Failure of Medicine Horse to object in the District Court to his perceived variance between Florida's DUI statute and Montana's DUI statute constitutes a waiver of review of the objection by this Court. In State v. Pavey, 2010 MT 19, 349 Mont. 81, 201 P.3d 804, we clarified that "[a] defendant waives the right to appeal all nonjurisdictional defects upon voluntarily and knowingly entering a guilty plea, including claims of constitutional violations which may have occurred prior to the plea." Pavey, ¶11 (citing State v. Violette, 2009 MT 19, ¶ 16, 349 Mont. 81, 201 P.3d 804). After entry of the guilty plea, Medicine Horse maintained only the right to attack the voluntary and intelligent character of the plea, any jurisdictional defects, and any pretrial rulings reserved for appeal. Medicine Horse's contention regarding improper use of prior convictions as predicate offenses was an issue that should have been raised in the District Court and potentially advance on appeal. We will not consider Medicine Horse's claim that the statutes are not similar in a habeas corpus proceeding.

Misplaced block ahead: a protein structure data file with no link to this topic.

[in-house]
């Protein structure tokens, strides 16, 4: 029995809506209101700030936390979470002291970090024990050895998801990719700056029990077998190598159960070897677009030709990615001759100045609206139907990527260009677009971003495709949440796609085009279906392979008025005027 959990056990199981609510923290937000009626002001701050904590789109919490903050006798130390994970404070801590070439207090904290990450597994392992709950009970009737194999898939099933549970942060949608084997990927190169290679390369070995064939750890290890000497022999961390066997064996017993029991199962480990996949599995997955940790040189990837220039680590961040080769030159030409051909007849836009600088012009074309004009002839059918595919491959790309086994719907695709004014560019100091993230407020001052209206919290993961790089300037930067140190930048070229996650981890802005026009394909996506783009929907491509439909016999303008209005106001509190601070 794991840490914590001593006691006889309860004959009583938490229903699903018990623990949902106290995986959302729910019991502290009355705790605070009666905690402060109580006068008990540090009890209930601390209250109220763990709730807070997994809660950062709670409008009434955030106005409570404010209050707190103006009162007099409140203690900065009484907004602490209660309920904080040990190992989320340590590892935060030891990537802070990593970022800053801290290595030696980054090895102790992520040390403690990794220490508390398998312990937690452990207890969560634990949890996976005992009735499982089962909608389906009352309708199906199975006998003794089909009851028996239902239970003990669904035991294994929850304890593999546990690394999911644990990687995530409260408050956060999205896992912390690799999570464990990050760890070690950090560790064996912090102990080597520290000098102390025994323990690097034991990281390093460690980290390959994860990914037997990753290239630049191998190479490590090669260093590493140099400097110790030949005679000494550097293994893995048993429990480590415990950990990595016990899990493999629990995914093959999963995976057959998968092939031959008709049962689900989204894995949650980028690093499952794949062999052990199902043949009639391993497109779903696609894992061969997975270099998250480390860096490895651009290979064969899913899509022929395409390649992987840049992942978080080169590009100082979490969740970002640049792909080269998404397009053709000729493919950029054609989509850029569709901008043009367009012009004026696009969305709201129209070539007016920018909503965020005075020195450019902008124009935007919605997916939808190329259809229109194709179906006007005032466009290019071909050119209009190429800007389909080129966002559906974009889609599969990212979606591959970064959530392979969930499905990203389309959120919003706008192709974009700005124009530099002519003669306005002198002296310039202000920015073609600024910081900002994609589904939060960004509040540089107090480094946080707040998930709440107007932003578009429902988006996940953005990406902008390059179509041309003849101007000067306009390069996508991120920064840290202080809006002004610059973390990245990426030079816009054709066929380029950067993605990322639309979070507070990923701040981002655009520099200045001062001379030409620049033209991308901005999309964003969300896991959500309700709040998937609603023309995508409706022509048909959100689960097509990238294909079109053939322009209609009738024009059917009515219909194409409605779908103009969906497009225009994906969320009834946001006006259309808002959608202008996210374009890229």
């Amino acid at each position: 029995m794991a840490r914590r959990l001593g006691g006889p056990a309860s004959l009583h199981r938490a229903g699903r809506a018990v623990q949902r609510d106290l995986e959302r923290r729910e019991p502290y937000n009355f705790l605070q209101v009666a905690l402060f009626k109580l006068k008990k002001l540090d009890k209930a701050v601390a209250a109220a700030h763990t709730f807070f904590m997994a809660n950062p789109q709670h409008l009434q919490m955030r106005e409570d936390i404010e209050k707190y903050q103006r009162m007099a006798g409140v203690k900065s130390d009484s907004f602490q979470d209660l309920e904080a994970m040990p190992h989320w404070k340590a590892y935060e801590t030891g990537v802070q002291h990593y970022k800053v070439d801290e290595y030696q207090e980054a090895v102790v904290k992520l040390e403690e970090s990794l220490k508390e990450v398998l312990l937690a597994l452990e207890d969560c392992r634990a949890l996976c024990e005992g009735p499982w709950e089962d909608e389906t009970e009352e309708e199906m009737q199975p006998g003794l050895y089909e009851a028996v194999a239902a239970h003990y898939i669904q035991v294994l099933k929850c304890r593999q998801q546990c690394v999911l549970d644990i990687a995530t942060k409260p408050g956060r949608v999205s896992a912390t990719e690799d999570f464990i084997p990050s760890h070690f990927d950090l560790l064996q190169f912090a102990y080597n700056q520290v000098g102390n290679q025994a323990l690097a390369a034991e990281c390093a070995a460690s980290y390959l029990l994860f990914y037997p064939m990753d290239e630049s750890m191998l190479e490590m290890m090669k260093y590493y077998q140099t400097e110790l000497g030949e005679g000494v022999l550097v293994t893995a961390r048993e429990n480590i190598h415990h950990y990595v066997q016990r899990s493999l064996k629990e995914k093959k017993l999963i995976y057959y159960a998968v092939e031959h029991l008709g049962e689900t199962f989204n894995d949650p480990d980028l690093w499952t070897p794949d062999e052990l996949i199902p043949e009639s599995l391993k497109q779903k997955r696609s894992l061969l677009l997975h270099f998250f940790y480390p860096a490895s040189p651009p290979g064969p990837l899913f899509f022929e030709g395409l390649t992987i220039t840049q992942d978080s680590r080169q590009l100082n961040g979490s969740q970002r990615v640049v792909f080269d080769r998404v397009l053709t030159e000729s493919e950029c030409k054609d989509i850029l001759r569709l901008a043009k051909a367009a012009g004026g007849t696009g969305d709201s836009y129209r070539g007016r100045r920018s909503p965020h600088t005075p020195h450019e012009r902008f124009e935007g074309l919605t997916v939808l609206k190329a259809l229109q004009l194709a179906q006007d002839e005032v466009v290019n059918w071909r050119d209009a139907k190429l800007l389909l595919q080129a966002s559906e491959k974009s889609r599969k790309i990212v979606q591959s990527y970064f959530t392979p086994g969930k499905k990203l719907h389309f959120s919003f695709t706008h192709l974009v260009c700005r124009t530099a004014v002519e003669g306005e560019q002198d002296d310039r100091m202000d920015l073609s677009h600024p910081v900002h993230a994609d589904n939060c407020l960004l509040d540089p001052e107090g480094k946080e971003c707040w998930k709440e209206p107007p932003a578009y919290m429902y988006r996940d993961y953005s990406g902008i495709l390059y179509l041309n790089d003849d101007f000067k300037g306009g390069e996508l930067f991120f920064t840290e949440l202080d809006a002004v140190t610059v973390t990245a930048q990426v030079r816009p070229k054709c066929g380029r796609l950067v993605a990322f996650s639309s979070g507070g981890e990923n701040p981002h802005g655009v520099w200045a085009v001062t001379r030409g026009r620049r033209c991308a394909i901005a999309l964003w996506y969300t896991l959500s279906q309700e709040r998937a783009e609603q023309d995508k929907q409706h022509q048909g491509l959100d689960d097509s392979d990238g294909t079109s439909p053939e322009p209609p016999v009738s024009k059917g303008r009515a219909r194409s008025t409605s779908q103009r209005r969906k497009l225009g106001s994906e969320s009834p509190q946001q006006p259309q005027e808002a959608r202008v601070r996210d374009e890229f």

Medicine Horse's criminal record (contained within the PSI filed with the Attorney General's supplemental response) is extensive, and includes convictions for several violent crimes in addition to four prior DUI convictions from Florida. Two of the Florida DUIs were felonies. We consider this information, without rebuttal or any other indication the convictions are invalid, conclusive as to Medicine Horse's current sentence. Section 61-8-731(3), MCA, is instructive regarding the parameters of a legal sentence for a felony DUI in Montana:

If a person is convicted of a violation of 61-8-401 or 61-8-406, the person has either a single conviction under 45-5-106 or any combination of four or more prior convictions under 45-5-104, 45-5-205, 61-8-401, 61-8-406, or 61-8-465, and the offense under 45-5-104 occurred while the person was operating a vehicle while under the influence of alcohol, a dangerous drug, any other drug, or any combination of the three, as provided in 61-8-401(1), and the person was, upon prior conviction, placed in a residential alcohol treatment program under subsection (2), whether or not the person successfully completed the program, the person shall be sentenced to the department of corrections for a term of not less than 13 months or more than 5 years or be fined an amount of not less than $1, 000 or more than $10, 000, or both. (Emphasis added.)